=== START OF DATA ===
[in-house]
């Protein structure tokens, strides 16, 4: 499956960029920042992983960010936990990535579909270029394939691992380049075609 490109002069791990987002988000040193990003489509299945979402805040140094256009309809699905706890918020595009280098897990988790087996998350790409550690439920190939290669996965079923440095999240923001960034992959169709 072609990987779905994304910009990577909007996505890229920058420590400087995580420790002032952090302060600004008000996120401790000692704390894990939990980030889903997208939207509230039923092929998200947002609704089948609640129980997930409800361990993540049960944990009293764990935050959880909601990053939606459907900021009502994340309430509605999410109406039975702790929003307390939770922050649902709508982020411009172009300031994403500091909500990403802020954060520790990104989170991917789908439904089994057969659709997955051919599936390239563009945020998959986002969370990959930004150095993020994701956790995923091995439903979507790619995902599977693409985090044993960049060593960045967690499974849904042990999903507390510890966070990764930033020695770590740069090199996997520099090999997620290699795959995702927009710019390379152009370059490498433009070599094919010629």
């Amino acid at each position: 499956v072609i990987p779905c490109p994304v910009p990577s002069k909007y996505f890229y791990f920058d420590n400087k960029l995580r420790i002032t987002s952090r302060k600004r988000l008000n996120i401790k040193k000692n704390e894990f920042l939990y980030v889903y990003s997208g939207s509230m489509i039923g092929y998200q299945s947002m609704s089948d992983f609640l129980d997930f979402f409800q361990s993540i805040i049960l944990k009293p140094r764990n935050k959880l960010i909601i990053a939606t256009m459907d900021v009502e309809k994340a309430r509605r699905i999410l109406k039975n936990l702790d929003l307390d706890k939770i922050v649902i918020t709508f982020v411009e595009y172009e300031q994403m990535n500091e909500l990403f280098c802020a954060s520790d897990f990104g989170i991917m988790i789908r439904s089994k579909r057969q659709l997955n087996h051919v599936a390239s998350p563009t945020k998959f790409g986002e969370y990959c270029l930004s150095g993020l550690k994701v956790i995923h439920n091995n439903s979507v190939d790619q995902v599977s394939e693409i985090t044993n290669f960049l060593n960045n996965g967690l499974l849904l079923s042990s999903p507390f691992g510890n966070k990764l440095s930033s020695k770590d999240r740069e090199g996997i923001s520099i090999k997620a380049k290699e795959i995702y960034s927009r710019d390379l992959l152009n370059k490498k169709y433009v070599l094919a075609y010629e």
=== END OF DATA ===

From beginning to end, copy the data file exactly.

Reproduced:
[in-house]
């Protein structure tokens, strides 16, 4: 499956960029920042992983960010936990990535579909270029394939691992380049075609 490109002069791990987002988000040193990003489509299945979402805040140094256009309809699905706890918020595009280098897990988790087996998350790409550690439920190939290669996965079923440095999240923001960034992959169709 072609990987779905994304910009990577909007996505890229920058420590400087995580420790002032952090302060600004008000996120401790000692704390894990939990980030889903997208939207509230039923092929998200947002609704089948609640129980997930409800361990993540049960944990009293764990935050959880909601990053939606459907900021009502994340309430509605999410109406039975702790929003307390939770922050649902709508982020411009172009300031994403500091909500990403802020954060520790990104989170991917789908439904089994057969659709997955051919599936390239563009945020998959986002969370990959930004150095993020994701956790995923091995439903979507790619995902599977693409985090044993960049060593960045967690499974849904042990999903507390510890966070990764930033020695770590740069090199996997520099090999997620290699795959995702927009710019390379152009370059490498433009070599094919010629």
């Amino acid at each position: 499956v072609i990987p779905c490109p994304v910009p990577s002069k909007y996505f890229y791990f920058d420590n400087k960029l995580r420790i002032t987002s952090r302060k600004r988000l008000n996120i401790k040193k000692n704390e894990f920042l939990y980030v889903y990003s997208g939207s509230m489509i039923g092929y998200q299945s947002m609704s089948d992983f609640l129980d997930f979402f409800q361990s993540i805040i049960l944990k009293p140094r764990n935050k959880l960010i909601i990053a939606t256009m459907d900021v009502e309809k994340a309430r509605r699905i999410l109406k039975n936990l702790d929003l307390d706890k939770i922050v649902i918020t709508f982020v411009e595009y172009e300031q994403m990535n500091e909500l990403f280098c802020a954060s520790d897990f990104g989170i991917m988790i789908r439904s089994k579909r057969q659709l997955n087996h051919v599936a390239s998350p563009t945020k998959f790409g986002e969370y990959c270029l930004s150095g993020l550690k994701v956790i995923h439920n091995n439903s979507v190939d790619q995902v599977s394939e693409i985090t044993n290669f960049l060593n960045n996965g967690l499974l849904l079923s042990s999903p507390f691992g510890n966070k990764l440095s930033s020695k770590d999240r740069e090199g996997i923001s520099i090999k997620a380049k290699e795959i995702y960034s927009r710019d390379l992959l152009n370059k490498k169709y433009v070599l094919a075609y010629e």